Another Indictment: The Push To Put Trump In Prison Ahead Of 2024

The former president has now become the most high-profile January 6 defendant.

Written by Hudson Crozier

Yesterday, a federal grand jury indicted former President Donald Trump on four felony counts for his actions surrounding the 2020 election. Special Counsel Jack Smith accuses Trump of obstructing the Electoral College vote on January 6, 2021, and of three “conspiracies” to “defraud the United States,” disenfranchise voters and undermine election processes.

Why it matters: Trump’s arraignment is expected to come Thursday. Despite the political nature of Smith’s case, the system is in his favor; Trump faces a jury in the liberal city of Washington, D.C., and an Obama-appointed judge who has been extremely tough on the January 6 defendants.

  • Hard to prove: Much of Smith’s “conspiracy” narrative relies on the claim that Trump deliberately lied and didn’t believe his own claims about election fraud. Smith also alleges that Trump “exploited” the Capitol riot by waiting too long to respond; Trump explicitly called for peace that day.

The more serious allegations: Smith also focuses on Trump’s efforts to challenge the Electoral College vote, alleging that his use of alternate electors did not “satisfy legal requirements.” When former Vice President Mike Pence told Trump he didn’t have the authority to challenge the vote on a phone call, Trump allegedly replied, “You’re too honest.”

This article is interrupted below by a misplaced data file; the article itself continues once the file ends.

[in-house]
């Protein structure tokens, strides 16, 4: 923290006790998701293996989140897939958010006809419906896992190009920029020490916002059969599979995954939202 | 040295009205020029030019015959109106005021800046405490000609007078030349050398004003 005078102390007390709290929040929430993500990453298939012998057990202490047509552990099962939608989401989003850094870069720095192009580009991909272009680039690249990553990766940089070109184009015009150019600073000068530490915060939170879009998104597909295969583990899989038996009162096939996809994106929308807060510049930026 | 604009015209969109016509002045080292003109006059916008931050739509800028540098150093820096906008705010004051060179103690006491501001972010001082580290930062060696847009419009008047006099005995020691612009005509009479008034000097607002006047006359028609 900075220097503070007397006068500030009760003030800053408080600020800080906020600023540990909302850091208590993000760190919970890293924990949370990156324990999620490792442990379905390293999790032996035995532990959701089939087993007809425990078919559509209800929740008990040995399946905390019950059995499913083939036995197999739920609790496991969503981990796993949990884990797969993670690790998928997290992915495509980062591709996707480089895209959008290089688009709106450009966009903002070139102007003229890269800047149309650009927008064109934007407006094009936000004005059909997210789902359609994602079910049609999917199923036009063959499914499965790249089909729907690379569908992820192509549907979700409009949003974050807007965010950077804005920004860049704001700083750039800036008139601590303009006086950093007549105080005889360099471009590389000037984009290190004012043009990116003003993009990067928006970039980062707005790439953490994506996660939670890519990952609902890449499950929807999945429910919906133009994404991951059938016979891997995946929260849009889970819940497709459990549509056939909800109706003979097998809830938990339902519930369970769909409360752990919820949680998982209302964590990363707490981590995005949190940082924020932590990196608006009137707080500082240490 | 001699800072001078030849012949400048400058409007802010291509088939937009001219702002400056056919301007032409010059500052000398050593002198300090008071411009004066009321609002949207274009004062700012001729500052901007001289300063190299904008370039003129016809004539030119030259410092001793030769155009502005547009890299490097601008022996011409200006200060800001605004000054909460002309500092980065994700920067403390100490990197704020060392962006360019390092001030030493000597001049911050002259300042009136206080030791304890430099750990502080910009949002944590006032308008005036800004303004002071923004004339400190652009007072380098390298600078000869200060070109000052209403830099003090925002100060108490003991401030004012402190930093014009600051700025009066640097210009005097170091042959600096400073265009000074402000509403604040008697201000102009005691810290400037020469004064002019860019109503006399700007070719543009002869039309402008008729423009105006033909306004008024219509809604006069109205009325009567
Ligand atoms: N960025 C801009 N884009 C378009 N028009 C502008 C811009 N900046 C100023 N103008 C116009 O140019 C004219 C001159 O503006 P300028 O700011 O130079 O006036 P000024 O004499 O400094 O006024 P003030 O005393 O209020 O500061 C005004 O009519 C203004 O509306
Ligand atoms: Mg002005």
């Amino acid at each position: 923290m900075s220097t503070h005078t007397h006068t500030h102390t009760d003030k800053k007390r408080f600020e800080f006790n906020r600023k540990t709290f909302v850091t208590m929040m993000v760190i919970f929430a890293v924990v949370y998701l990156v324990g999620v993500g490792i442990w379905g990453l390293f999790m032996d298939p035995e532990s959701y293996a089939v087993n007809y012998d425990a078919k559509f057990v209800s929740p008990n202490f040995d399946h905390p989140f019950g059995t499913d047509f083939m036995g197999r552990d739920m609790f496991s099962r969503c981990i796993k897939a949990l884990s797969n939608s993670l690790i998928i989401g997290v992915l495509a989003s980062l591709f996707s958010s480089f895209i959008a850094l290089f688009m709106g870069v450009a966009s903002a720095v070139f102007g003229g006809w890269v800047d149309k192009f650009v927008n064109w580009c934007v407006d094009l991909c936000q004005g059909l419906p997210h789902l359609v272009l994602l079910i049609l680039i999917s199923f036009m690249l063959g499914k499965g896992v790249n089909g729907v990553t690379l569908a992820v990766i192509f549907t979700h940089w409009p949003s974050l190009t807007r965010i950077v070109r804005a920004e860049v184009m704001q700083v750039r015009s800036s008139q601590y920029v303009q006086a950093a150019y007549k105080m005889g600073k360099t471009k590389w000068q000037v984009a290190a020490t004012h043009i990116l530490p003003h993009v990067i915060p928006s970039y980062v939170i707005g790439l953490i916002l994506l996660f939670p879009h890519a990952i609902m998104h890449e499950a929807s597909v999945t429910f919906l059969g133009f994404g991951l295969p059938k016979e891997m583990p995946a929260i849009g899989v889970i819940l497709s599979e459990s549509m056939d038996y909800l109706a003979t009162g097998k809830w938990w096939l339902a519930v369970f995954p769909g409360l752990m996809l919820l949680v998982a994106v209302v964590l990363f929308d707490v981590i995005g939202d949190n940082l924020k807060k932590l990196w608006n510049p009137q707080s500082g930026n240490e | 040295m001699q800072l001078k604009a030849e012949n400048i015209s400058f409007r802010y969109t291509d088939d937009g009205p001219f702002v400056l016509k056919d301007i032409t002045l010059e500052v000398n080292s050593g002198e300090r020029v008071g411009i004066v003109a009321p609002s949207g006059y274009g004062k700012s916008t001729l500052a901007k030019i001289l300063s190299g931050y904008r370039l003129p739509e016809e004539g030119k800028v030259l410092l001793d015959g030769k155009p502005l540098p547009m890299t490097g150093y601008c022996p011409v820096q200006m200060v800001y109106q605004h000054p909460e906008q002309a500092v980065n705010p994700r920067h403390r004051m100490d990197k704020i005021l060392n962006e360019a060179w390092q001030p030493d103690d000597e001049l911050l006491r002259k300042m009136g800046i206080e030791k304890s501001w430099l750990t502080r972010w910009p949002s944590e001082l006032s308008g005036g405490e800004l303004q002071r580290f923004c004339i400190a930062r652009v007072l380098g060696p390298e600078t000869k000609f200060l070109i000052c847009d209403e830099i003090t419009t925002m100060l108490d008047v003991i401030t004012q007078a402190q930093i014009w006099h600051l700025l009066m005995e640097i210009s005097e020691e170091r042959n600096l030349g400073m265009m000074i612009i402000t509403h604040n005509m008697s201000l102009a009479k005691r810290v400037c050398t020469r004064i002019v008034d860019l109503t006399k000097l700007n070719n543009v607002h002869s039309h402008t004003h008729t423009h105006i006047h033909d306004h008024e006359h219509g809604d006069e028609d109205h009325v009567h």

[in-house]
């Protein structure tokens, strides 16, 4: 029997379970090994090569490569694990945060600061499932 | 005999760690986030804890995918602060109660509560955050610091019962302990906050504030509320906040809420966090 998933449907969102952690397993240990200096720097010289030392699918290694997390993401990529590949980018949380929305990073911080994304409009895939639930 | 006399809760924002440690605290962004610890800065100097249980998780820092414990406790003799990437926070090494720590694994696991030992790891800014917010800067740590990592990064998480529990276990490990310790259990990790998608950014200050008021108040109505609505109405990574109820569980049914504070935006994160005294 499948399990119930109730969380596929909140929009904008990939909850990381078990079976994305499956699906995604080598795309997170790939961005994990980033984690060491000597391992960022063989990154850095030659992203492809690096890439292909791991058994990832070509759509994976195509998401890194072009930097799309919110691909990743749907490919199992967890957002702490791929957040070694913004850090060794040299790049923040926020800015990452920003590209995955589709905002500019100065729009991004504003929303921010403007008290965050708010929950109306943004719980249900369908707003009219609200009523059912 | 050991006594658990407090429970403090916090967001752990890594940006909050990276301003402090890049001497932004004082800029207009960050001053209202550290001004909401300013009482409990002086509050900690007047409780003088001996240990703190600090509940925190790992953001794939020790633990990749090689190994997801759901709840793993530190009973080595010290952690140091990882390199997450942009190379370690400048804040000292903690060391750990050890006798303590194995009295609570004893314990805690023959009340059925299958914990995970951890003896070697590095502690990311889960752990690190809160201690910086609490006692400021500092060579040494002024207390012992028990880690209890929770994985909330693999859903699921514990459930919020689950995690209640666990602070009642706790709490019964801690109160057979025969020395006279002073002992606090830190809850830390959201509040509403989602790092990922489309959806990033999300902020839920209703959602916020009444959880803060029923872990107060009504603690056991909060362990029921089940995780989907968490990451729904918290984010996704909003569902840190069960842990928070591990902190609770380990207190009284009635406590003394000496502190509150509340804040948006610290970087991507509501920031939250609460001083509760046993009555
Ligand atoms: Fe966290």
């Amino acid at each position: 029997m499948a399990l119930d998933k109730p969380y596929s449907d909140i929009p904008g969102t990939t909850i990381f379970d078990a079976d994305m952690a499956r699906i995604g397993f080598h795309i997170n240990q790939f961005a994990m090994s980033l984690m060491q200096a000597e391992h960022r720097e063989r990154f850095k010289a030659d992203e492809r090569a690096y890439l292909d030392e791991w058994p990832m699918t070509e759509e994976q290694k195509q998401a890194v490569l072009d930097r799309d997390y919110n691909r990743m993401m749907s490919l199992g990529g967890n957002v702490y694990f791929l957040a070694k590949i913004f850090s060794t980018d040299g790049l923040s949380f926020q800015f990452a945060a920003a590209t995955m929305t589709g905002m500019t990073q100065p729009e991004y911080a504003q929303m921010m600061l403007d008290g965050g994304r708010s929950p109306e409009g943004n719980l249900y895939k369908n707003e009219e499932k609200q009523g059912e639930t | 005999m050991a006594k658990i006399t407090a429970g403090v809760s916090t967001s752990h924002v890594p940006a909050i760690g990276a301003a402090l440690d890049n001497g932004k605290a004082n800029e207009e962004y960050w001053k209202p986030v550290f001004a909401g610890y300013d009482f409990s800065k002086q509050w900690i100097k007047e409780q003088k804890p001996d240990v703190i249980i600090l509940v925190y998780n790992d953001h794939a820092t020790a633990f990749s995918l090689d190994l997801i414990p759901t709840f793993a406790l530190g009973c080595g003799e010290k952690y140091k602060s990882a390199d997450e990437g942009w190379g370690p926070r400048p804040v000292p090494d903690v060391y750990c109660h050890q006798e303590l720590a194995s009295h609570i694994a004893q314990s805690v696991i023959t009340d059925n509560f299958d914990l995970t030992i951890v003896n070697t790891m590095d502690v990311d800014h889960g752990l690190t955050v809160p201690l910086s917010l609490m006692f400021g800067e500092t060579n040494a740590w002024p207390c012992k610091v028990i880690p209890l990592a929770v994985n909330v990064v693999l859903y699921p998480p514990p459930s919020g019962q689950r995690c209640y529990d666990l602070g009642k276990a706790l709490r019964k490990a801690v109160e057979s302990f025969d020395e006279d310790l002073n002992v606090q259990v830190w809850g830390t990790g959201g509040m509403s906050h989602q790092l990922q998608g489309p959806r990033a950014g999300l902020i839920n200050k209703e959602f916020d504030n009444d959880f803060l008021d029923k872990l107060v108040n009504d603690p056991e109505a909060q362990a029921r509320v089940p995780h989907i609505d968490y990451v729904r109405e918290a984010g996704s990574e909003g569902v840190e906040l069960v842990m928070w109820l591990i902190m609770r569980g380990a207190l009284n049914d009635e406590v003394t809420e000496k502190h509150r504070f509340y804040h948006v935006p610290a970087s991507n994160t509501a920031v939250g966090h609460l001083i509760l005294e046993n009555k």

Reactions: Predictably, Democrats in Congress cheered the indictment, while Republicans mostly attacked it. Florida Gov. Ron DeSantis criticized Washington juries without addressing the allegations. Vivek Ramaswamy called the indictments a “banana republic” effort to eliminate political opposition. President Joe Biden has kept to his strategy of remaining silent on his political rival’s legal troubles.

  • 2024: Pence, who testified in front of the grand jury, said that “anyone who puts himself over the Constitution should never be president.” Trump can still run if convicted, though it remains unclear both if he would be able to run from prison and what would happen if he won.